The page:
Letters 3-1-14


TMT will be boon for our island

We have a great opportunity to celebrate the investment of a strong economic, cultural and scientific business into our community. The new Thirty Meter Telescope will also bring with it the desired quality of being a clean industry.

Opponents say there will be no local jobs. That may be true for the initial specialized construction crew. However, this investment will be like a pebble dropped into a still pond. The ripple effect from the influx of TMT’s monies and its people is where our town and county will benefit. The TMT employees will need housing. They will need basic support services such as food, car repair, restaurants, medical and dental services, entertainment.They will bring their children and will contribute to the growth and ongoing improvements of our schools. A million dollars a year can help us build schools, bike trails, parks, waste stations and other quality of life things for our community. They will serve on our many active community boards and sports and theater groups. Best of all, they will provide a viable future industry for our youth so that they do not have to leave the island to find work.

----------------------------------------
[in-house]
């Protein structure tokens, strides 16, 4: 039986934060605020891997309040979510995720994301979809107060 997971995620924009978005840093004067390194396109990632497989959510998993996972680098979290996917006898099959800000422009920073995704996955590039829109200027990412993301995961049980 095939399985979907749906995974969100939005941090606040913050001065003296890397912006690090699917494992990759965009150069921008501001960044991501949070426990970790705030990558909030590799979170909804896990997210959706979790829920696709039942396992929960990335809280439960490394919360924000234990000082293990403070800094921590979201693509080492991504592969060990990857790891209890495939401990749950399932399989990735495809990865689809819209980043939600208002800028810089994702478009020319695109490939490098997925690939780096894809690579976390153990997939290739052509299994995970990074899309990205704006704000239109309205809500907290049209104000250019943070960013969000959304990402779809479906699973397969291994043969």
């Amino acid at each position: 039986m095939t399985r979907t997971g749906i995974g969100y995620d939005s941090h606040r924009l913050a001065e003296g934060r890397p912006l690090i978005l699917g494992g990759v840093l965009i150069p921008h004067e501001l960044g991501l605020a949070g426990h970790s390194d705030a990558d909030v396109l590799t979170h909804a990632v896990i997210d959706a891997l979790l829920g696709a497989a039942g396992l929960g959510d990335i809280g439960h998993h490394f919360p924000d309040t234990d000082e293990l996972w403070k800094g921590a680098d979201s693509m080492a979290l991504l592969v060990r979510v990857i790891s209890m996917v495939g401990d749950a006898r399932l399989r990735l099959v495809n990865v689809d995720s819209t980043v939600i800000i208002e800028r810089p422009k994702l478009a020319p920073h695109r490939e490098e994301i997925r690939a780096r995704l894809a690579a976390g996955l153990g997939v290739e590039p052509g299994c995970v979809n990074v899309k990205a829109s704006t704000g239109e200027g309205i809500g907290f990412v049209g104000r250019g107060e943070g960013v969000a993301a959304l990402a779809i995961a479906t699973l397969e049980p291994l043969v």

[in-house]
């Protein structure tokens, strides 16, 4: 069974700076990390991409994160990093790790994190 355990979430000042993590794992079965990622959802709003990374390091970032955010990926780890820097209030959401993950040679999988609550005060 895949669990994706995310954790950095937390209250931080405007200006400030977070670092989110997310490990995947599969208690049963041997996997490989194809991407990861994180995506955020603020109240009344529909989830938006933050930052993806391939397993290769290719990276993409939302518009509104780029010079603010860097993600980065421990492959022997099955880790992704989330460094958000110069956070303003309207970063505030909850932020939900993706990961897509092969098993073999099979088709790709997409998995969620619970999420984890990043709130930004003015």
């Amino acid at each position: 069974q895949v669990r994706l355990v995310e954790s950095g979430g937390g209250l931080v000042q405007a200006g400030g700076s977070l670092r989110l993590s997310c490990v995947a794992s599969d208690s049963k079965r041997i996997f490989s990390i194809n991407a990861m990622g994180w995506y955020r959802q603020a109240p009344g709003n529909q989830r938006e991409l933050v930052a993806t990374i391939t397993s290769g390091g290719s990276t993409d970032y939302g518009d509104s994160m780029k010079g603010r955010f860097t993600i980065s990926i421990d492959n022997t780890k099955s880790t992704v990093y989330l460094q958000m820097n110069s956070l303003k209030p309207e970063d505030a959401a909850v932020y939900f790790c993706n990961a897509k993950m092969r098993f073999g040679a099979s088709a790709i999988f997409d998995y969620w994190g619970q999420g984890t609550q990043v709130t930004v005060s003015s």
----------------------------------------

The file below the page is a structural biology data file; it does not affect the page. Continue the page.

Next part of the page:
We are very fortunate that they chose our island and I thank them.

Joyce O’Connor

Waimea

Sale decision ‘absolutely ludicrous’

It’s absolutely ludicrous to sell Hualalai Academy to Kamehameha Schools. Why, if Kamehameha Schools will not accept people of non-Hawaiian heritage, while Makua Lani Christian Academy will accept children of any heritage, color and faith, could the decision be justifiable?

Is Makua Lani Christian-based? Of course. Does it force it on a child? No, it doesn’t. Why, is it so damning to offer to a child the morals which made our country so strong and blessed? Our country certainly could use them.

Please, reconsider the sale, or at least grandfather the children and their siblings in.

What is the rationale behind the decision of the sale? It’s a private school. People who have a Christian belief have a decision on where to attend, if it’s not a school which discriminates. Kamehameha Schools is not one of the options offered to them. So, why deny those non-Hawaiians the right to a quality education, apart from the public school system?

I grew up in Hawaii. I’ve lived here about 53 of my 67 years. But I guess I’m a “haole.” I am relatively fluent in the Hawaiian language, as well. I’m also a Native American, so I understand the frustration.

Roy Crytser

Kona